Take College Classes for Free

Take College Classes for Free

An online learning program is bringing together top educators from prestigious universities to teach courses, most of them free of charge, expanding higher-learning opportunities at a price that can’t be beat.

Is This Thing On?, or ITTO, is our Wednesday column showing how everyday people use technology in unexpected ways.

Udemy, a marketplace for online learning, last week announced professors from venerable institutions like Dartmouth, Vanderbilt, Notre Dame, Vassar, Duke, Northwest, the University of Virginia and others will participate in The Faculty Project, which provides the ability to receive college-level learning on a variety of subjects at no cost to people all over the world.

The project is creating courses now and upload them throughout the spring semester of 2012.

“There’s a need for a large body of free online courseware on the most important academic subjects in the world,” said Udemy co-founder and President Gagan Biyani.

All the instructors have won teaching awards at their institutions and their interactive courses will be available to students on an on-demand basis. The courses will include curated videos, presentations, articles, and other materials in addition to a discussion board so students and professors can post comments and questions to the online class.

The recruited academics, often the best experts in their fields, will assemble series of 10-30 minute video lectures for the Udemy platform.

“We couldn’t be more proud of the educators that have agreed to participate in this truly unique endeavor,” said Tim Parks, director of The Faculty Project, of the educators who are participating without pay. “Their knowledge, teaching skills, and passion for their respective subjects are truly exceptional.”

A sampling of the subjects initially on The Faculty Project includes “Introduction to Operations Management” by Gad Allon, Kellogg School of Management at Northwestern University; “Ancient Greek Religion,” by Robert Garland, Colgate University; and “Building Information Modeling for Sustainable Design” by Stanford University’s Glenn Katz.

“I am looking forward to taking the next step in open digital learning, bringing together the best possibilities of the classroom with the best possibilities of digital resources, and making the latest results available to the greatest number,” said Pamela Crossley, professor of history at Dartmouth College. “The new platform should be a frontier on the integration of text, interactive software, and the insights of individual instructors.”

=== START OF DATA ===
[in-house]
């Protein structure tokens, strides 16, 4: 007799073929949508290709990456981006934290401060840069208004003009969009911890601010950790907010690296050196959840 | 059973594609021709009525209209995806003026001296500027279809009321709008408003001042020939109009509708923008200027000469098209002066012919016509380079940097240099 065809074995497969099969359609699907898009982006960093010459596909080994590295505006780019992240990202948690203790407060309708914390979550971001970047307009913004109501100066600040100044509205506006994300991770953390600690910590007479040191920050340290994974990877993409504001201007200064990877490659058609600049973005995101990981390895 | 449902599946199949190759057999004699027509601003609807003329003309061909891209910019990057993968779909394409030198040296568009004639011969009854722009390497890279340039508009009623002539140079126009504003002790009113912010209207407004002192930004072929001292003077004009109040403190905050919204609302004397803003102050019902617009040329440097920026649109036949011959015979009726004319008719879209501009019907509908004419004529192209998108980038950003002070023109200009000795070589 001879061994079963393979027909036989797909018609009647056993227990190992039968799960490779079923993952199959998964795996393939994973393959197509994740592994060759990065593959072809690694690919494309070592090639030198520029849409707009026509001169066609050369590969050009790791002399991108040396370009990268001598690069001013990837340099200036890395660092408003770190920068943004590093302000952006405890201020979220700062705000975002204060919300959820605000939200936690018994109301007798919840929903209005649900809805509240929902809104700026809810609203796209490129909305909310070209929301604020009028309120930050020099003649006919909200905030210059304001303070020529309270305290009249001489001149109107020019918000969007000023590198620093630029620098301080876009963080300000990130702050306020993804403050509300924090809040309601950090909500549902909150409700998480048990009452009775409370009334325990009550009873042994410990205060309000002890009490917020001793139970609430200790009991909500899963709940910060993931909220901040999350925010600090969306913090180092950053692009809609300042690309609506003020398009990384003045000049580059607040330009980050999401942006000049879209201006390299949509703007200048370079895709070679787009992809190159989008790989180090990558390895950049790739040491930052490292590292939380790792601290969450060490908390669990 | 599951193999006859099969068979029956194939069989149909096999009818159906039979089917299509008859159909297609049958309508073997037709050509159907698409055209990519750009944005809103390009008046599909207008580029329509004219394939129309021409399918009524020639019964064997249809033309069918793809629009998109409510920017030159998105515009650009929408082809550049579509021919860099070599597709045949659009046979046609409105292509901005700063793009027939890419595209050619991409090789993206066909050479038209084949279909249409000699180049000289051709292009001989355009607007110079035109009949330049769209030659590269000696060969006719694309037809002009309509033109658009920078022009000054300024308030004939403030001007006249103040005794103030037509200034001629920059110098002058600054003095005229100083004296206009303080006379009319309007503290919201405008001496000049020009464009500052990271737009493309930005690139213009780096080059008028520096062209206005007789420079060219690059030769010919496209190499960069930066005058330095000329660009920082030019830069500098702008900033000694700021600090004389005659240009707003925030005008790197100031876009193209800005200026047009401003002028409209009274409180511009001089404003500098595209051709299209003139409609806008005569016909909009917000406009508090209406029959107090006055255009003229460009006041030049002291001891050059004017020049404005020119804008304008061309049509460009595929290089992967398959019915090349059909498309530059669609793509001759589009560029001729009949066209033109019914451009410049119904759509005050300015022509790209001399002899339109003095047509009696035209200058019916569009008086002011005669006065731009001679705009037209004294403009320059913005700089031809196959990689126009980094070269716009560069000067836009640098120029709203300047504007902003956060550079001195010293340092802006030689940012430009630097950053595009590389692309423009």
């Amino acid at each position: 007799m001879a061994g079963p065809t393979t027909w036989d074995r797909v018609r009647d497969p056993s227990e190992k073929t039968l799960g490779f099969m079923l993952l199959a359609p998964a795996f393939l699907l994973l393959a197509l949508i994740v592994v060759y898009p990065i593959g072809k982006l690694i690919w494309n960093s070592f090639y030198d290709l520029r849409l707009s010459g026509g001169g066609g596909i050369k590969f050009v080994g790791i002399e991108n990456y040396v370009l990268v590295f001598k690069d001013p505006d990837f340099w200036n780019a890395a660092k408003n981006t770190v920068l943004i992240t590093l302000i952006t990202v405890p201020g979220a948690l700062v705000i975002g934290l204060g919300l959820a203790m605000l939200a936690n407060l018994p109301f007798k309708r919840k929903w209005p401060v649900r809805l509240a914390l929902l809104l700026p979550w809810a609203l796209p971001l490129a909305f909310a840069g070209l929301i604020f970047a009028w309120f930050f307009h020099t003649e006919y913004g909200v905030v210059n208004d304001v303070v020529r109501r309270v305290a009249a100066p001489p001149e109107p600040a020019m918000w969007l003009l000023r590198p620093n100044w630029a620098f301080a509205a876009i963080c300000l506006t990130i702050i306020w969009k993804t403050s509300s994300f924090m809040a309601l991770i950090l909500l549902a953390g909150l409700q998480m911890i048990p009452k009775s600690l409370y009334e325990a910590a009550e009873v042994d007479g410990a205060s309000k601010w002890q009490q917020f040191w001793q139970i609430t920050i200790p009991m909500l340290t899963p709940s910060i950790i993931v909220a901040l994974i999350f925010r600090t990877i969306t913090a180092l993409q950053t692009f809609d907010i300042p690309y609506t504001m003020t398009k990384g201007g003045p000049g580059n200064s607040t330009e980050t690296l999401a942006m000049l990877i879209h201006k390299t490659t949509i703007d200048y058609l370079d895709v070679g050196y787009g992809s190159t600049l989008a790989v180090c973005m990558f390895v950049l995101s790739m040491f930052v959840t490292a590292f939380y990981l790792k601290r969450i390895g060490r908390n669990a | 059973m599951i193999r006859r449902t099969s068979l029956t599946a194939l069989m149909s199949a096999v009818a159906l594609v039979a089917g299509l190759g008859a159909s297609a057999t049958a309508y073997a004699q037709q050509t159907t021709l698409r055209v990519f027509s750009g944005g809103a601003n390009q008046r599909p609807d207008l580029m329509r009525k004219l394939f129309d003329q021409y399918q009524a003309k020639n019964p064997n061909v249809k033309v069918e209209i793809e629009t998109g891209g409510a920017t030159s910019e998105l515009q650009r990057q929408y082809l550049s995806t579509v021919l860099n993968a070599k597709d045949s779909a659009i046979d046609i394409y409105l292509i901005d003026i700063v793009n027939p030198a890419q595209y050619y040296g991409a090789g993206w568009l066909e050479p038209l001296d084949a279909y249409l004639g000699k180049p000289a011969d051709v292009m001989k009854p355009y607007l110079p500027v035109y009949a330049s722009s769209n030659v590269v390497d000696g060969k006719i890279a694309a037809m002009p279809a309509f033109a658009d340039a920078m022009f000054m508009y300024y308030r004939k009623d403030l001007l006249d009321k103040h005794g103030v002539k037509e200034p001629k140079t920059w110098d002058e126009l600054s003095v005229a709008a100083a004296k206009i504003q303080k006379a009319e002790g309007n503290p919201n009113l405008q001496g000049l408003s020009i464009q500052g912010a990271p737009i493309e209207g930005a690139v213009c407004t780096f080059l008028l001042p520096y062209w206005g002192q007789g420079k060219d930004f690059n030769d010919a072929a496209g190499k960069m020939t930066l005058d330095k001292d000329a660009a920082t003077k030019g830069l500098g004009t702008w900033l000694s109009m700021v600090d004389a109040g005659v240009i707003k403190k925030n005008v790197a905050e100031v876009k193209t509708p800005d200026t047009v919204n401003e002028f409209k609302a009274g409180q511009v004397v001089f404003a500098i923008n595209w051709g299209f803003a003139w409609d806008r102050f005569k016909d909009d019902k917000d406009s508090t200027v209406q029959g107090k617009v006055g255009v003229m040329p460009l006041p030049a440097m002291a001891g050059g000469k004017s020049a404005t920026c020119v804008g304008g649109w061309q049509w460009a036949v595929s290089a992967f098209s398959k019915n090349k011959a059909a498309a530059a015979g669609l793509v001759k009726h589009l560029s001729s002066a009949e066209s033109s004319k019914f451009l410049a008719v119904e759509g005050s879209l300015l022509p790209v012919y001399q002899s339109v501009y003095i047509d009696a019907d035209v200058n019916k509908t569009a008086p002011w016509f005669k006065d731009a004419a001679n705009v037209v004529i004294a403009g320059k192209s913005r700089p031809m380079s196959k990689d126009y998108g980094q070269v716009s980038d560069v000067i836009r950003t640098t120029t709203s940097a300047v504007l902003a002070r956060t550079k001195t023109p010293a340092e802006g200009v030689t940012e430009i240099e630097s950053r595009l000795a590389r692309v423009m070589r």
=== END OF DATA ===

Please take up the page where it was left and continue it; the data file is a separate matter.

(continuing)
Udemy’s platform allows anyone to teach, learn and share knowledge, an idea that aims to democratize learning, just as blogging democratized the publishing industry. Privately-owned Udemy is based in San Francisco and is funded by Lightbank, MHS Capital, 500 Startups and other investors responsible for funding projects like YouTube, LinkedIn, Zynga, Twitter and Yelp.

Udemy isn’t the only organization with its eye on opening-up learning opportunities in the digital age. Last month, MIT announced it would begin to expand its free online library of MIT course lectures into a platform for teaching full courses. Many universities put course material online, but MIT hinted it would be looking beyond its own community and may possibly let other schools use the platform.

The trend is also trickling down to younger students as well. Last month, Zach Sims, co-founder of Codecademy, an interactive, online programming education system, secured commitments from more than 20 Silicon Valley tech companies to help with a federal teen jobs program by offering students online coding lessons and agreeing to host meet-ups where the students can learn in person.

The tech industry is taking notice, stepping up to fill the demand with tools to link educators and students, with major implications for learning.

Earlier this month, Apple launched iBooks Author, a free app which allows authors to create digital textbooks, complete with videos and presentations and distribute them through iBooks. The support of tech-titan Apple underscores the interest and viability of digital learning tools in education, and the company’s initiative is setting the stage for projects similar to Udemy’s.

Most often people think about digital tools in helping students learn, but Udemy’s Faculty Project, along with dozens of similar ones popping up around the nation, illustrate the power of these tools to teach — transforming the classroom’s reach and dynamics with high-quality material at a very affordable price.

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